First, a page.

Hotter Jet Engines Could Lead to Greener Flight

Dean Sigler Sustainable Aviation 0 Comments

Nano twins are not something Robin Williams’ Mork would make friends with.  They are destructive pairings inside alloys, and getting rid of them will apparently lead to cleaner jet flight.  Ohio State University researchers devised a technique they call “Phase Transformation Strengthening” which leads to stronger alloys and less deformation of the final products.

This is good news for jet engine and turbine designers, since an engine that can run hotter will burn its fuel more completely, resulting in a less toxic exhaust.  Nano twins “are microscopic defects that grow inside alloys and weaken them,” according to Ohio State University researchers.  These defects weaken and deform an alloy when it is exposed to heat and pressure – two things present in a jet engine or power turbine.

Michael Mills, professor of materials science and engineering and leader of the project at Ohio State, led the research.  “We found that increasing the concentrations of certain elements in super-alloys inhibits the formation of high-temperature deformation twins, thereby significantly improving the alloys’ high temperature capabilities.”

Starting with two commercially-available superalloys, Mill’s team simulated conditions found in jet engines, and “compressed samples of the alloys with thousands of pounds of pressure at around 1,400 degrees Fahrenheit.”  Turning to the electron microscopes at Ohio State’s Center for Electron Microscopy and Analysis (CEMAS), they had access to, “One of the largest concentrations of electron and ion beam analytical microscopy instruments in any North American institution.”  Examining the two samples under “atomic-level imaging,” researchers found divergent paths related to the elements in the alloys.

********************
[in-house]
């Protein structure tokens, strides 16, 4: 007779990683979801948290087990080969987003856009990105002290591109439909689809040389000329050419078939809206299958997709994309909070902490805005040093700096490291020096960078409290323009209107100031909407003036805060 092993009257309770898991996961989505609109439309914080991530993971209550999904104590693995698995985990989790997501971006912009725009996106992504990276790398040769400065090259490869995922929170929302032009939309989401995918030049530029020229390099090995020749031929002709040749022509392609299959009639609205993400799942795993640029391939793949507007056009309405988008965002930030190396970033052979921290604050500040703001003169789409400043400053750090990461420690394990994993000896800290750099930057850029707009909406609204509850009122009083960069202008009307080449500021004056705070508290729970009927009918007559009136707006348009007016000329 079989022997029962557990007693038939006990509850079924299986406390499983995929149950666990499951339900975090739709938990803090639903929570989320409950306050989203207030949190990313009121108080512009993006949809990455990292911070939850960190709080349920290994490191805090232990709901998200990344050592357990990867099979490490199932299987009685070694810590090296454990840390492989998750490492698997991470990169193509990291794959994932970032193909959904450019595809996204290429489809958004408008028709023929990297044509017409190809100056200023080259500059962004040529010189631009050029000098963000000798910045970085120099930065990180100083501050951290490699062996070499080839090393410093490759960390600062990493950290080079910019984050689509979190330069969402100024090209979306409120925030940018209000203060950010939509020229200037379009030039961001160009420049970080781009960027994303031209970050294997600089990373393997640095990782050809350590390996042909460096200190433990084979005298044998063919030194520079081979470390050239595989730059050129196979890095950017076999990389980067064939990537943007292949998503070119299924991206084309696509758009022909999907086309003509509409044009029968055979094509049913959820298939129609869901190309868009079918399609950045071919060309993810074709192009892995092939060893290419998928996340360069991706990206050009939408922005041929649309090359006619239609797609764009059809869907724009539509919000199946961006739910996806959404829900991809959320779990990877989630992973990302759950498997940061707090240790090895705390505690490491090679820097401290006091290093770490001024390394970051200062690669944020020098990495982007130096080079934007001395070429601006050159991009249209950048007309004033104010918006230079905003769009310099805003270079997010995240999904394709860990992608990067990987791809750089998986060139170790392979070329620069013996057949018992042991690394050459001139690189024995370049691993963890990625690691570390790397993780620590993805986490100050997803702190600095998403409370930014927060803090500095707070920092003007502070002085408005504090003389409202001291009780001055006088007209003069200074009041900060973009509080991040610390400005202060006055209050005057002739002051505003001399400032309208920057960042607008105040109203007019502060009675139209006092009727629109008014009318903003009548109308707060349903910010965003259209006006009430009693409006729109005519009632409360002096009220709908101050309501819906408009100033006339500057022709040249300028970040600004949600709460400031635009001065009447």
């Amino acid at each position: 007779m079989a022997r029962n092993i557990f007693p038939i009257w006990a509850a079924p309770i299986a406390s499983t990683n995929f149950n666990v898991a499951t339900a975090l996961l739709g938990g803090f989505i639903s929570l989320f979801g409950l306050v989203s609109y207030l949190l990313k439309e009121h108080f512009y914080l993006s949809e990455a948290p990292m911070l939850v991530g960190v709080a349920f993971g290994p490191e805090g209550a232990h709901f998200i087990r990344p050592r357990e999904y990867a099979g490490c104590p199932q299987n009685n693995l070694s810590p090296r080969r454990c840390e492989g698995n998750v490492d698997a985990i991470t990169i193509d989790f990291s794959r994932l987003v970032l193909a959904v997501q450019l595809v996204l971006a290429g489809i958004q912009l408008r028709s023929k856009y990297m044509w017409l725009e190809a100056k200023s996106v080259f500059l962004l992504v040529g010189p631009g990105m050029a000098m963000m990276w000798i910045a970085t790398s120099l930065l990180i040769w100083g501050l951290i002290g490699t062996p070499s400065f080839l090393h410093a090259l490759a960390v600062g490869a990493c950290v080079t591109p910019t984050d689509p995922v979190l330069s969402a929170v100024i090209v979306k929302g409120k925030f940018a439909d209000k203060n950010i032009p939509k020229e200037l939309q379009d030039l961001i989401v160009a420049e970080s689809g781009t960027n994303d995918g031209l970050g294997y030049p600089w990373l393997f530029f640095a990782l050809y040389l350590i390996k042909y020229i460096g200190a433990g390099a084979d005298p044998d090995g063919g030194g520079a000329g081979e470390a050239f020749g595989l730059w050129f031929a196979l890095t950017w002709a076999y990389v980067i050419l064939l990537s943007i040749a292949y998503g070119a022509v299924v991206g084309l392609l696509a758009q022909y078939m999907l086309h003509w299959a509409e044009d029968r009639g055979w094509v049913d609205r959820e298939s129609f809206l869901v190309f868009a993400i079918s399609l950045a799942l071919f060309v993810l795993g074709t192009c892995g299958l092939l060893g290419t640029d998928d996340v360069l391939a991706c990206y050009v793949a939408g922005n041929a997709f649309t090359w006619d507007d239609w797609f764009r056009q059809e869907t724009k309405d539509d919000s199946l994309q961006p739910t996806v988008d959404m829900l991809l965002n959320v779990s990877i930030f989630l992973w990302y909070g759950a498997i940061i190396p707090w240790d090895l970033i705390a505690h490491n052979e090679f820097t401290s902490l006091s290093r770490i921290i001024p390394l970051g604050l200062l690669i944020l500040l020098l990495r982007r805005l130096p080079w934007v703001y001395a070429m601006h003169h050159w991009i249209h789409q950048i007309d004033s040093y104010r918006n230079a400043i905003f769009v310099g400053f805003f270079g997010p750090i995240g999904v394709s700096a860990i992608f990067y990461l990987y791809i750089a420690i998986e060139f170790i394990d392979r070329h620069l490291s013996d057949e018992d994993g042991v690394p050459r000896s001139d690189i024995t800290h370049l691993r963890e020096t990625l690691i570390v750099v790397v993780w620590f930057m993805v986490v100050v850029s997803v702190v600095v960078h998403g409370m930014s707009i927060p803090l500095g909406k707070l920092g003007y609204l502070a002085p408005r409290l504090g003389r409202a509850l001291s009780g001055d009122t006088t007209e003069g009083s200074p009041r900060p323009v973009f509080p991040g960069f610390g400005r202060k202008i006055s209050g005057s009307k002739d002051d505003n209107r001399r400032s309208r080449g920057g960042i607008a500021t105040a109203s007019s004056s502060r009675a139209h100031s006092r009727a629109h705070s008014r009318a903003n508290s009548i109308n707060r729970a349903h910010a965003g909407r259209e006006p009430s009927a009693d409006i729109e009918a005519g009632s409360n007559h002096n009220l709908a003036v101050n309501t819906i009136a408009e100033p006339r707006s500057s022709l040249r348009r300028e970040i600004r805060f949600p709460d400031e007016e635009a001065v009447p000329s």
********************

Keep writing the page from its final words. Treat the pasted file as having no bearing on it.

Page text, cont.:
In the first alloy, “Atoms of cobalt and chromium filled the fault… weakened the area around the fault, allowed it to thicken and become a nano twin.  In the second, titanium, tantalum and niobium “tended to diffuse into the faults instead.”  This diffusion stabilized the area and resisted the formation of nano twins.  The second allow turned out stronger and more stable than in its original form.

Timothy Smith, a former Ohio State student and lead author of the team’s Nature Communications paper wrote, “’We discovered that when the amount of titanium, tantalum, and niobium in the alloy was increased, while decreasing cobalt and chromium, we could actually strengthen the region around the faults and prevent the fault from widening into a nano twin.”

Such metallurgy should enable future turbines to last longer and be more economical in operation.  Until we come up with sun-powered jumbo jets, this is progress we can all applaud.

A big thank you to Colin Rush for the lead on this story.

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